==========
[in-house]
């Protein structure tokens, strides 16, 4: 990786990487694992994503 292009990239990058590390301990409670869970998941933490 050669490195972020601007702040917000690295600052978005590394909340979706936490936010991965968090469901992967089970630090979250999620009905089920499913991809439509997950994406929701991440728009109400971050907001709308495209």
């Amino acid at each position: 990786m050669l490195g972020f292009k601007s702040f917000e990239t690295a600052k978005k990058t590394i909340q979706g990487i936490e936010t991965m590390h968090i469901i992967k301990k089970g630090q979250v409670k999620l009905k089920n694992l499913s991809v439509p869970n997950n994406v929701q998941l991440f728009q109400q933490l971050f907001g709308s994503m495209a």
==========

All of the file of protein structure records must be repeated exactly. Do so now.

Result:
[in-house]
């Protein structure tokens, strides 16, 4: 990786990487694992994503 292009990239990058590390301990409670869970998941933490 050669490195972020601007702040917000690295600052978005590394909340979706936490936010991965968090469901992967089970630090979250999620009905089920499913991809439509997950994406929701991440728009109400971050907001709308495209």
């Amino acid at each position: 990786m050669l490195g972020f292009k601007s702040f917000e990239t690295a600052k978005k990058t590394i909340q979706g990487i936490e936010t991965m590390h968090i469901i992967k301990k089970g630090q979250v409670k999620l009905k089920n694992l499913s991809v439509p869970n997950n994406v929701q998941l991440f728009q109400q933490l971050f907001g709308s994503m495209a």